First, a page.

I haven't read Mikos's analysis yet, but the following excerpt gives a hint at what he might say tomorrow:
Using medical marijuana as a case study, I examine how the anti-commandeering principle protects the states' prerogative to legalize activity that Congress bans. The federal government has banned marijuana outright, and for years federal officials have lobbied against local efforts to legalize medical use of the drug. However, an ever-growing number of states have adopted legalization measures. I explain why these state laws, and most related regulations, have not been -- and cannot be -- preempted by Congress. I also develop a new framework for analyzing the boundary between the proper exercise of federal supremacy and prohibited commandeering.
It's not surprising that a professor friendly to Cato would take a friendly view toward state legalization measures. But Mikos is not the only one. Just today on a phone conference I participated in, a former prosecutor told us that his community sees the courts preempting the state laws as a reach and less than likely, though some DOJ officials want to try for it.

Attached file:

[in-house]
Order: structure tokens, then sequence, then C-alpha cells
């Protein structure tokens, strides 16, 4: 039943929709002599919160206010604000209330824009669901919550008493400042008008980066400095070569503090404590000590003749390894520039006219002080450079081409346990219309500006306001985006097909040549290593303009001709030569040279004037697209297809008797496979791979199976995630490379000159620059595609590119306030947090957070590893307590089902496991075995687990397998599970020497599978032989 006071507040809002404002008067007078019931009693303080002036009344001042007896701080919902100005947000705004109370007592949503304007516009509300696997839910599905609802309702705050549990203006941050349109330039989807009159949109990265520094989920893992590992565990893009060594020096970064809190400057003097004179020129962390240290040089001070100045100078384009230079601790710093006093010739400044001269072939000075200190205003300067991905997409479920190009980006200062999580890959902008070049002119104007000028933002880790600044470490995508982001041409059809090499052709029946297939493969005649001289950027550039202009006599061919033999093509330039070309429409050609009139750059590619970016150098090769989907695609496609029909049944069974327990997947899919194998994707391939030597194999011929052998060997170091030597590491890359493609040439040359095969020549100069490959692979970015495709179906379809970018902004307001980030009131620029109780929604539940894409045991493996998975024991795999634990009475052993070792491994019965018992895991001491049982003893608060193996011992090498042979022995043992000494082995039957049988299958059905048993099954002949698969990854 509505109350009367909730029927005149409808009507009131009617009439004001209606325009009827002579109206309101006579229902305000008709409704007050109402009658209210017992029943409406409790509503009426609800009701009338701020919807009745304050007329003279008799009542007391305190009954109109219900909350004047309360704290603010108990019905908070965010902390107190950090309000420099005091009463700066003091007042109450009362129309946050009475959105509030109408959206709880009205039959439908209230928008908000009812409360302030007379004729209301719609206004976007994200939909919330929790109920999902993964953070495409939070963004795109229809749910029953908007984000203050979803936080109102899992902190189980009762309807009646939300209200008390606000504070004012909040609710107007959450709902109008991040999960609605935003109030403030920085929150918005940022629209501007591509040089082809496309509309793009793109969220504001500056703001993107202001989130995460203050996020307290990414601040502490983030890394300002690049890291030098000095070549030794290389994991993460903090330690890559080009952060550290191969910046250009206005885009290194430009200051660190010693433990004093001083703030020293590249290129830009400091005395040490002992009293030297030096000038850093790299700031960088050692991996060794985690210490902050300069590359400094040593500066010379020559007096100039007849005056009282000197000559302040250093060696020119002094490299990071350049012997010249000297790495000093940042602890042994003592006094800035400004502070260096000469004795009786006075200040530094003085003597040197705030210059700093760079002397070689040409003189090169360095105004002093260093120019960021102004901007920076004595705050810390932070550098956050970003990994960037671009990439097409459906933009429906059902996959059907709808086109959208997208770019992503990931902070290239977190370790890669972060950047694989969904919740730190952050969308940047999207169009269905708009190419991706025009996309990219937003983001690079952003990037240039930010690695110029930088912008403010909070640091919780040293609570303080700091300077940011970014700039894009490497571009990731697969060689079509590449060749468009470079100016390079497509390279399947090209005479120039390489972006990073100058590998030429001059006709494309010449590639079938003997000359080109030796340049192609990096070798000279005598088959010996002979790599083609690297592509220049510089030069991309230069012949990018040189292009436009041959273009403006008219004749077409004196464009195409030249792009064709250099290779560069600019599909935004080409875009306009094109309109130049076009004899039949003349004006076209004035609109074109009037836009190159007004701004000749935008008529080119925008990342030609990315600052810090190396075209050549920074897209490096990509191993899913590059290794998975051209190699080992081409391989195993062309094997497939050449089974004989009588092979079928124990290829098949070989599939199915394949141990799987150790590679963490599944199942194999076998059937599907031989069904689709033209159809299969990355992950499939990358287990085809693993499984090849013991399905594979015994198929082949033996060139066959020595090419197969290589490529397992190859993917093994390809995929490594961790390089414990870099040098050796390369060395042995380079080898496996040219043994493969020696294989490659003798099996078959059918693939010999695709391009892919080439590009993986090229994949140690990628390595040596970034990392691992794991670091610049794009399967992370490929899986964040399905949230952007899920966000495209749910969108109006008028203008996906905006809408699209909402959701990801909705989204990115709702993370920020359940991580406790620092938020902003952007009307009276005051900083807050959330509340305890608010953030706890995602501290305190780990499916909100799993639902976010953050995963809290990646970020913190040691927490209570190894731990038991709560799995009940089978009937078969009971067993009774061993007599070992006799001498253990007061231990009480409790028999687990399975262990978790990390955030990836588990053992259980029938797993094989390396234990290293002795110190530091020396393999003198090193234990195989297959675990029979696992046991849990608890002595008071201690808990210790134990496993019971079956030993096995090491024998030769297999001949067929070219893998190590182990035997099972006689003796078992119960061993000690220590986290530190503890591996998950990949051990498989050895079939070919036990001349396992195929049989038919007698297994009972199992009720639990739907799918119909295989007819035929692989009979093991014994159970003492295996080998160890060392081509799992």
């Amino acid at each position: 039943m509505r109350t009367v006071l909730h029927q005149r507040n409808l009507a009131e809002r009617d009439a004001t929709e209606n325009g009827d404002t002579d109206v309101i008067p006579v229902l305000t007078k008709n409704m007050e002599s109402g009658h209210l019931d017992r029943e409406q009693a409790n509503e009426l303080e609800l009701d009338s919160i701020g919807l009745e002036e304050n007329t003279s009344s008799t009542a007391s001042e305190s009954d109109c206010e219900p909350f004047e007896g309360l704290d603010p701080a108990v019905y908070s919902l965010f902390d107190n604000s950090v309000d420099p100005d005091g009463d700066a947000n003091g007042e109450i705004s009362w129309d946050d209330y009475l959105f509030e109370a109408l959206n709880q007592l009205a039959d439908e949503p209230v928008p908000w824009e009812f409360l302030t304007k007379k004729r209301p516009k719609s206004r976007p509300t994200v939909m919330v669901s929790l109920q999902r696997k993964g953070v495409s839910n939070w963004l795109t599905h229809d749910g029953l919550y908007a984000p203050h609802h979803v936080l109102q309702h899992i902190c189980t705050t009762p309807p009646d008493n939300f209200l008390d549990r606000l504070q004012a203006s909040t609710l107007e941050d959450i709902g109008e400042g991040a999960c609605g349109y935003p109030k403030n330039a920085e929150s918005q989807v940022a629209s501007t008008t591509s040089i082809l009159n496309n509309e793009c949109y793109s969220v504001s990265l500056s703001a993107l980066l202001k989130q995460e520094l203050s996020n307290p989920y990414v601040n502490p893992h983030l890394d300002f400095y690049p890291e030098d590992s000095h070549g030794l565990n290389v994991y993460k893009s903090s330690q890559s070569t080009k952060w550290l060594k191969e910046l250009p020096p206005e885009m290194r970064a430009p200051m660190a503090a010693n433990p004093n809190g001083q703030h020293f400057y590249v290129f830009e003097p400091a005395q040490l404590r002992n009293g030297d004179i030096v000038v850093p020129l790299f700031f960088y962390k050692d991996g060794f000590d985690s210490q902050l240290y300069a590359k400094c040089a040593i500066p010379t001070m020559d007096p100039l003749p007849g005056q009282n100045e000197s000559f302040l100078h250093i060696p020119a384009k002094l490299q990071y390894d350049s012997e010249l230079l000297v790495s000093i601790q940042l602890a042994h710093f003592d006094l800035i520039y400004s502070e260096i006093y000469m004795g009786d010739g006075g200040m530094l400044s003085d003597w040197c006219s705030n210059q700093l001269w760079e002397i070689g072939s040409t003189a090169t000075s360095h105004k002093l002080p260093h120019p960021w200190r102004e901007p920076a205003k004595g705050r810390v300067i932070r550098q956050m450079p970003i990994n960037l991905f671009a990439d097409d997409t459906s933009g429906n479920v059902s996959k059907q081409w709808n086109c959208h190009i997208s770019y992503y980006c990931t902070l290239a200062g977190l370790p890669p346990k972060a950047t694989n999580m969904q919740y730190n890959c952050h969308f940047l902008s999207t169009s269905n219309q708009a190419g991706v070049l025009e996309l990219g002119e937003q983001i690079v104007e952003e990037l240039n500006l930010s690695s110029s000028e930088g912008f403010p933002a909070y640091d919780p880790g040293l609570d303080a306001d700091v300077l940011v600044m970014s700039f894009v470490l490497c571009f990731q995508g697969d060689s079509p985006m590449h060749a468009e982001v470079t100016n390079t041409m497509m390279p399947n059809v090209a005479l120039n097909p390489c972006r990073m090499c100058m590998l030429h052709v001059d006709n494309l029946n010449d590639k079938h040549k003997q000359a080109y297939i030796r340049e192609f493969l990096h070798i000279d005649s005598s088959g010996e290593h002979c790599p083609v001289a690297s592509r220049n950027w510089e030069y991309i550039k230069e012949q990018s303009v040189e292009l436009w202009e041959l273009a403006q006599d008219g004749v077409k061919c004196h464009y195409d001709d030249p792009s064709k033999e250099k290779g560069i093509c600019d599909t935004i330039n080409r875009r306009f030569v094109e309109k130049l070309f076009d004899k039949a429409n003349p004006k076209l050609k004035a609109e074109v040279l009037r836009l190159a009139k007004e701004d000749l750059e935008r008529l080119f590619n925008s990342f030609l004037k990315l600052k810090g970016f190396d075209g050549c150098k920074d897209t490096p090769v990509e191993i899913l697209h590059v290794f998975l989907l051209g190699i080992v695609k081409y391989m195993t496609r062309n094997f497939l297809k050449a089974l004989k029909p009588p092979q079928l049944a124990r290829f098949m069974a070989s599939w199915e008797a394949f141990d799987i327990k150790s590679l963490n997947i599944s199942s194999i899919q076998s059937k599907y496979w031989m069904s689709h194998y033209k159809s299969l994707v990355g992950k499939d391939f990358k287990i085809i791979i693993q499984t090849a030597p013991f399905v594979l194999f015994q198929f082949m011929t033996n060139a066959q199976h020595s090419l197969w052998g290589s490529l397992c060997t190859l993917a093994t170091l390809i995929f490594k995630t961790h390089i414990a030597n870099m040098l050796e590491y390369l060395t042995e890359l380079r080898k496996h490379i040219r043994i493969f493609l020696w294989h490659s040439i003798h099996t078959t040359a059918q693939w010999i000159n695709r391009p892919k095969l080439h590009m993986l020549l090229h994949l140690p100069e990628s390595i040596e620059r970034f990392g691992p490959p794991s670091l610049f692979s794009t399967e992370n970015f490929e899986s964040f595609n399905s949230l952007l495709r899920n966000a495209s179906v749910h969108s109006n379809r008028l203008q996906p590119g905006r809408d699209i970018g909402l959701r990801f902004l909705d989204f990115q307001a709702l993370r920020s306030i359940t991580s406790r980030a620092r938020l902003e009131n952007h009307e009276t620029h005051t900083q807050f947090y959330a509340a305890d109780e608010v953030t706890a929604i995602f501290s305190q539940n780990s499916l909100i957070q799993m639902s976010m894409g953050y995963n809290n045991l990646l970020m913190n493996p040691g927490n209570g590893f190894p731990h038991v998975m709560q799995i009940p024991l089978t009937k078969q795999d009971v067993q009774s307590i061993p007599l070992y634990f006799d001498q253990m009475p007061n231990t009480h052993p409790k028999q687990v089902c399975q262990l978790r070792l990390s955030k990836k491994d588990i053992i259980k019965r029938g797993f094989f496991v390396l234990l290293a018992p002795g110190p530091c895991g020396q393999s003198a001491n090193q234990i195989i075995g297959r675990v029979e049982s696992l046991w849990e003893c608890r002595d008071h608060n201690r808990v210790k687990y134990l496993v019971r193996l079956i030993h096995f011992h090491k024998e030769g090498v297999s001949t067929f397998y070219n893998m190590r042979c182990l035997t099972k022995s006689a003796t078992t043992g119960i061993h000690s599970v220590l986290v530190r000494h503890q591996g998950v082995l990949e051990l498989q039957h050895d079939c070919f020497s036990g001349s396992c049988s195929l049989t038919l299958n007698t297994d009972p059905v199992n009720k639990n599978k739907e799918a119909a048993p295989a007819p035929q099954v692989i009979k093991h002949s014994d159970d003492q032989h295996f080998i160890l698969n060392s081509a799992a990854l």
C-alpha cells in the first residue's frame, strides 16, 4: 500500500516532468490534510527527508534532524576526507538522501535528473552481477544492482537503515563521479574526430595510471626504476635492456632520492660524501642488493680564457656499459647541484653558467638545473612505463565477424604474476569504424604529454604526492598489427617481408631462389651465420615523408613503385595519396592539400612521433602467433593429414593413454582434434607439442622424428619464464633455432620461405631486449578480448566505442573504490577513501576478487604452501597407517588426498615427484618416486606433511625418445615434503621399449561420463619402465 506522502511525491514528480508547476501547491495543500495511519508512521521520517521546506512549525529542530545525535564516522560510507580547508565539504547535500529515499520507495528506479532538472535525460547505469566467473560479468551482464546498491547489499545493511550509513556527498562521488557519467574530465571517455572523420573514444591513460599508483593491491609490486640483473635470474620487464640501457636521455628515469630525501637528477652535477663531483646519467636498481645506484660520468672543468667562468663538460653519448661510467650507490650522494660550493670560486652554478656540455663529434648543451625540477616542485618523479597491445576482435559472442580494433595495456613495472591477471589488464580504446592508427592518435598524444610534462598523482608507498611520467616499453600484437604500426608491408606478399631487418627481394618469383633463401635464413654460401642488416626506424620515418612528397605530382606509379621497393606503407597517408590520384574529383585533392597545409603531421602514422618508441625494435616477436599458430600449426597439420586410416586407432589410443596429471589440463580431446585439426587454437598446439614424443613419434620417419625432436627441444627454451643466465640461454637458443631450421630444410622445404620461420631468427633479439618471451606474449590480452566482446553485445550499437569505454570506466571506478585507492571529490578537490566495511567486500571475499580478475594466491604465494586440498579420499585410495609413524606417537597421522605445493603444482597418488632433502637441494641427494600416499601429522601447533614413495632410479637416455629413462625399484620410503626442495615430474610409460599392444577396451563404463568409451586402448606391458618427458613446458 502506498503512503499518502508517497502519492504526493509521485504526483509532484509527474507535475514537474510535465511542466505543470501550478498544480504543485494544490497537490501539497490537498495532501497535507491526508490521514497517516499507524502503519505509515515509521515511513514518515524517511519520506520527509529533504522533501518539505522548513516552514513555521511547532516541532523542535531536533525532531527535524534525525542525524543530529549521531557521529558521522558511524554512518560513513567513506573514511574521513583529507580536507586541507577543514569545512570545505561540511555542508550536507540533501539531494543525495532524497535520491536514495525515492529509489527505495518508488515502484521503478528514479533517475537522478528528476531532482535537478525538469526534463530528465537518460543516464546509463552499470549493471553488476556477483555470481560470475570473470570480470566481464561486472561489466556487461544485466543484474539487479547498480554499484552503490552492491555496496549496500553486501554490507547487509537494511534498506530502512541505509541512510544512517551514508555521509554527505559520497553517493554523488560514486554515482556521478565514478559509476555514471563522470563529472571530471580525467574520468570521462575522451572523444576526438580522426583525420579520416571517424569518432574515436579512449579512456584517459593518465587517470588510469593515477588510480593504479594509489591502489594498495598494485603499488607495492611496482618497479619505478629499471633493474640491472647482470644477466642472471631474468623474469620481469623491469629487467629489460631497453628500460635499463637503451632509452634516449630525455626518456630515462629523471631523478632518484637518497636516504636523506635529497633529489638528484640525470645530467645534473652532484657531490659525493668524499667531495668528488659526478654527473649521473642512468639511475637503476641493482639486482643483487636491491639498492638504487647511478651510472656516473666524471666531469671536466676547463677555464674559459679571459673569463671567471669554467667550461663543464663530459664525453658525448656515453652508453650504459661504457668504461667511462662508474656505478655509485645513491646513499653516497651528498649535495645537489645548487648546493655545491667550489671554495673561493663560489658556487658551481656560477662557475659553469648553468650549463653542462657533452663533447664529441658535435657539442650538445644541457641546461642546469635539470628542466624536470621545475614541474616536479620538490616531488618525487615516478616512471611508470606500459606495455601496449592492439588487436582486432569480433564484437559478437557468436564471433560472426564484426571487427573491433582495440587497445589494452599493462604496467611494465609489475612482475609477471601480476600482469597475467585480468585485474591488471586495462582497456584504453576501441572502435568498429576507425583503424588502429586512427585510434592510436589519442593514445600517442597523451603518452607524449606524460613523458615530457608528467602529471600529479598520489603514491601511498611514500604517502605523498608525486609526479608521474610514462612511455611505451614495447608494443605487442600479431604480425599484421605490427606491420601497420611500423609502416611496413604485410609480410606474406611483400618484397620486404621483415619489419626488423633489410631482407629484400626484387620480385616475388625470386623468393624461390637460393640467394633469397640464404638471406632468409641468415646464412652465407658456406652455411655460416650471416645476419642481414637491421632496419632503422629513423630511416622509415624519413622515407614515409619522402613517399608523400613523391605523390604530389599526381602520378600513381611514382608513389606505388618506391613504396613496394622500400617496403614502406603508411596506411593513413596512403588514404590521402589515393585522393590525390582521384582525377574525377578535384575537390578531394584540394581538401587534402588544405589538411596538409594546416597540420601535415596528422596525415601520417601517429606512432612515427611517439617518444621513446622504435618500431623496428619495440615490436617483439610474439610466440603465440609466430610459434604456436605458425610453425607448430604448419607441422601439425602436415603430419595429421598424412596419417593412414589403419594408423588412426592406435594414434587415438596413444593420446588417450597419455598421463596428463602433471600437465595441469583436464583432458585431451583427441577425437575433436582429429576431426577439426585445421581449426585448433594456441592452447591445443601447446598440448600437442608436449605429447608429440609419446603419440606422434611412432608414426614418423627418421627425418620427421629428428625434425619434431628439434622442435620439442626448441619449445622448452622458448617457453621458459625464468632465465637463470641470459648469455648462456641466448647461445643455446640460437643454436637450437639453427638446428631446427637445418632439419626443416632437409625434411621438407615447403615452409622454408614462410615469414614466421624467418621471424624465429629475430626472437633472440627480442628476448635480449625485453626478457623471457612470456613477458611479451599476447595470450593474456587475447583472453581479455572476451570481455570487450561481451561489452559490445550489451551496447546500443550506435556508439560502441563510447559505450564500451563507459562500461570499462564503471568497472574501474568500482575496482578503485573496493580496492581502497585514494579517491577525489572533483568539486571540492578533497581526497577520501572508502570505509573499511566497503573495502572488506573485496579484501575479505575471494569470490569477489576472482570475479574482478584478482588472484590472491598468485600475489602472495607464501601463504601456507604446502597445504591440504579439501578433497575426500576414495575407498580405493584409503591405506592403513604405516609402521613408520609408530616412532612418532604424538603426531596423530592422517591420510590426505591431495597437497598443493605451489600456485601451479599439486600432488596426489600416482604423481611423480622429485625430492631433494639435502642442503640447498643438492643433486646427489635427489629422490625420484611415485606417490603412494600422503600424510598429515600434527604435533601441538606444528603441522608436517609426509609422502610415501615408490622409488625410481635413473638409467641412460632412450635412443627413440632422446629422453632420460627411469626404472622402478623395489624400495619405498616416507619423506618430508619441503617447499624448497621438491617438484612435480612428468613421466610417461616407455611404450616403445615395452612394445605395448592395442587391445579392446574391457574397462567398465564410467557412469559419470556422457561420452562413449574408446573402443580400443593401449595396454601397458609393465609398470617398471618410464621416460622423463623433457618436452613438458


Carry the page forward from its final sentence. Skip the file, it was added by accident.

Hutchinson may see things differently, but who knows, maybe we'll be surprised. Perhaps he will have interesting insights to offer on the likely federal response. Hutchinson is a rarity among DEA types in being willing to come out and debate, and he has been known to make reasonable statements about the issue on occasion, though I'm sure we still disagree on most aspects of drug policy.
Should be an interesting talk -- check back at the link for video if you can't come out for it. In the meanwhile, you can read some of my own thoughts on the preemption question here, and a discussion with experts in our newsletter here.